own economic and defense
experts—and from
Washington, which is, after
all, footing the bill.

Said Immigration and Ab-
sorption Minister Ya'acov
Tsur: "We cannot just tell the
Americans to go jump in the
lake."

Israel's Wish List

Israeli military planners
have a long list of weapons
which, they believe, would
give Israel a decisive advan-
tage on any future bat-
tlefield. But these weapons
cannot be acquired simply
because the armed forces
simply cannot afford them.
There is a strong—and
growing—lobby, both in the
Defense Ministry and in the
Defense Forces, which ad-
vocates scrapping the Lavi
in order to release $300
million a year which, the
planners contend, could be
better spent elsewhere.
One of the first items on
the military "wish list" is a
missile developed, ironically,
by Israel Aircraft Industries
(which is also building the
Lavi).
The Air Force needs 1,000
of these missiles which, ac-
cording to a military source,
could "change the bat-
tlefield." At present,
however, the Air Force has
funds to buy only 200 to 300
over the next few years.
Two other missiles—one
developed by Israel Aircraft
Industries; the other by

Rafael (the armaments
development authority) are
also high-priority items in
the Defense Forces.
A special plant has been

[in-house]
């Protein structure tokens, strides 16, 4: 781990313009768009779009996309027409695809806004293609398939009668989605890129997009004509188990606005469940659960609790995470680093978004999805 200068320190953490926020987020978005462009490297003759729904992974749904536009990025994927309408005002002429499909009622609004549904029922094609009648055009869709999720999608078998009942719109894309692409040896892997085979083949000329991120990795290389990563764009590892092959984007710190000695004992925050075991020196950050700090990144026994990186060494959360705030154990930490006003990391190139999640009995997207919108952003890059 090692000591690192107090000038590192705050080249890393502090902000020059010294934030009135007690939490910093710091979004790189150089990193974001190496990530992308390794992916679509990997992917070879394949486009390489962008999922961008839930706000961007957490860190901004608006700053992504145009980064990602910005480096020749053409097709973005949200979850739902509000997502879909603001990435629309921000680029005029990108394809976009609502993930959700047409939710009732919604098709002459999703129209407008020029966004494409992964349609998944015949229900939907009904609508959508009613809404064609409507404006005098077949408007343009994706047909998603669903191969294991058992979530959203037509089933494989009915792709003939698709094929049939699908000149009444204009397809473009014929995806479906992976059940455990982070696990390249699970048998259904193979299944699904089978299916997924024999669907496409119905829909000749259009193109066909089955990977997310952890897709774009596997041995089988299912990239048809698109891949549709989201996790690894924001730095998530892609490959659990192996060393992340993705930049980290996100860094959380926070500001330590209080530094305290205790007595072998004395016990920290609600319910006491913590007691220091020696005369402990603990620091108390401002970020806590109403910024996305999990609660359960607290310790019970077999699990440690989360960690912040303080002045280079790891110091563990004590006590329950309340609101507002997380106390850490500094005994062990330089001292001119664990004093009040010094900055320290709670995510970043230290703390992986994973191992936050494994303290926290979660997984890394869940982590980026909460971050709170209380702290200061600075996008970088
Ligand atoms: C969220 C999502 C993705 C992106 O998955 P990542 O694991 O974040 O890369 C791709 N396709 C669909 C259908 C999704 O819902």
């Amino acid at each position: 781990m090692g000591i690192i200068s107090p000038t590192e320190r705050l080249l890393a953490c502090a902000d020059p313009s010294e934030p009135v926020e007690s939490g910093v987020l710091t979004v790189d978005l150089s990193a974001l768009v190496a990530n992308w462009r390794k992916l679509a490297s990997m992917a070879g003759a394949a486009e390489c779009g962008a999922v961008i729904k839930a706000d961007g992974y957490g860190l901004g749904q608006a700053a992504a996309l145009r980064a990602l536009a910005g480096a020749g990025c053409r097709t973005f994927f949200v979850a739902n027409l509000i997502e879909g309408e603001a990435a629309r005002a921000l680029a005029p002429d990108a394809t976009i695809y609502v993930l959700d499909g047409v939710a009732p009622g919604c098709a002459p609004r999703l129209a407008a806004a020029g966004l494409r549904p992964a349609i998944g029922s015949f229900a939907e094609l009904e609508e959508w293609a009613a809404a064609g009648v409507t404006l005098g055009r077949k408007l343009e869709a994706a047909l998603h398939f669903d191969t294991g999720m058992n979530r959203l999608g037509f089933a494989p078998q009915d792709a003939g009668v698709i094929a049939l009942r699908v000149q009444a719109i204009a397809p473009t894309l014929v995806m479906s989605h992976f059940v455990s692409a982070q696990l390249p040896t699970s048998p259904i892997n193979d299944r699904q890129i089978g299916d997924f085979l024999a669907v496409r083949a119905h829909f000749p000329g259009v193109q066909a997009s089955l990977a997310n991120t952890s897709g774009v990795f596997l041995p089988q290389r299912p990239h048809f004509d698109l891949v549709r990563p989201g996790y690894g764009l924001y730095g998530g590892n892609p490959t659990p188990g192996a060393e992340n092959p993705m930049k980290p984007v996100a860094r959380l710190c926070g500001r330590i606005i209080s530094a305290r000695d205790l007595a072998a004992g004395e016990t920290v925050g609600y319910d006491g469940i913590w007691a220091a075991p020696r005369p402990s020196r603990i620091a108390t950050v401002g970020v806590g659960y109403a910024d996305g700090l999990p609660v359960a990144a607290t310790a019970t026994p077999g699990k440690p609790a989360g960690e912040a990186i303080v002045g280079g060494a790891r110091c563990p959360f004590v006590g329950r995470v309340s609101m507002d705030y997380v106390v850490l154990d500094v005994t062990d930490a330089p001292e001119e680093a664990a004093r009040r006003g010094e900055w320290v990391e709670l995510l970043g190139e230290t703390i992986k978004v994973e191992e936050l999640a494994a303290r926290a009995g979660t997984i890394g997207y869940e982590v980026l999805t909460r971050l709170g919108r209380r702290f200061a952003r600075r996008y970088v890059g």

constructed to produce the
Rafael missile but, becau -se
of severe budget cuts, the
plant is working at just 40
percent capacity.
The navy also has a $1.1
billion development pro-
gram that is starved of
funds. The navy urgently
needs new attack craft, sub-
marines and missile boats.

There is p.o formal linkage
between the Lavi and
United States willingness to
produce the $200 million it
has promised to enable
Israel to develop the Arrow
ATB anti-tactical ballistic
missile, which has been
designed specifically to meet
the growing missile threat
on the Syrian front. But the
funds have not been for-
thcoming and the Arrow
project is at a standstill=
and will probably remain so
until the Lavi crisis has
been resolved.

— Helen Davis

NEWS I

Sharon Breaks Silence
On Lebanese War

Tel Aviv (JTA) — The
Lebanon war was a "great
success . . . a war of salva-
tion . . . the most carefully pre-
planned and implemented
war in Israel's history."
Moreover, it was directed on a
daily basis by the Cabinet,
which was fully privy to every
move made, Ariel Sharon de-
clared in a prepared four-hour
address to a VIP audience at
rIbl Aviv University last week.
Sharon's speech, in which
he quoted extensively from
the minutes of Cabinet and
military staff meetings and
briefings of senior army offic-
ers, was intended to "tell the

truth and clear my name."
But it has been followed by
the reopening of the Lebanon
war- debate, with renewed
sharp attacks on Sharon and
his veracity.
Introducing Sharon to the
packed audience of senior
government officials, senior
army officers and academics,
Maj. (Res.) Gen. Aharon Yariv
head of Tel Aviv University's
Jaffee Center for Strategic
Studies (JCSS), which spon-
sored the meeting, said that
Sharon had come under fierce
attack during a JCSS sym-
posium on the Lebanon war
two months ago "and we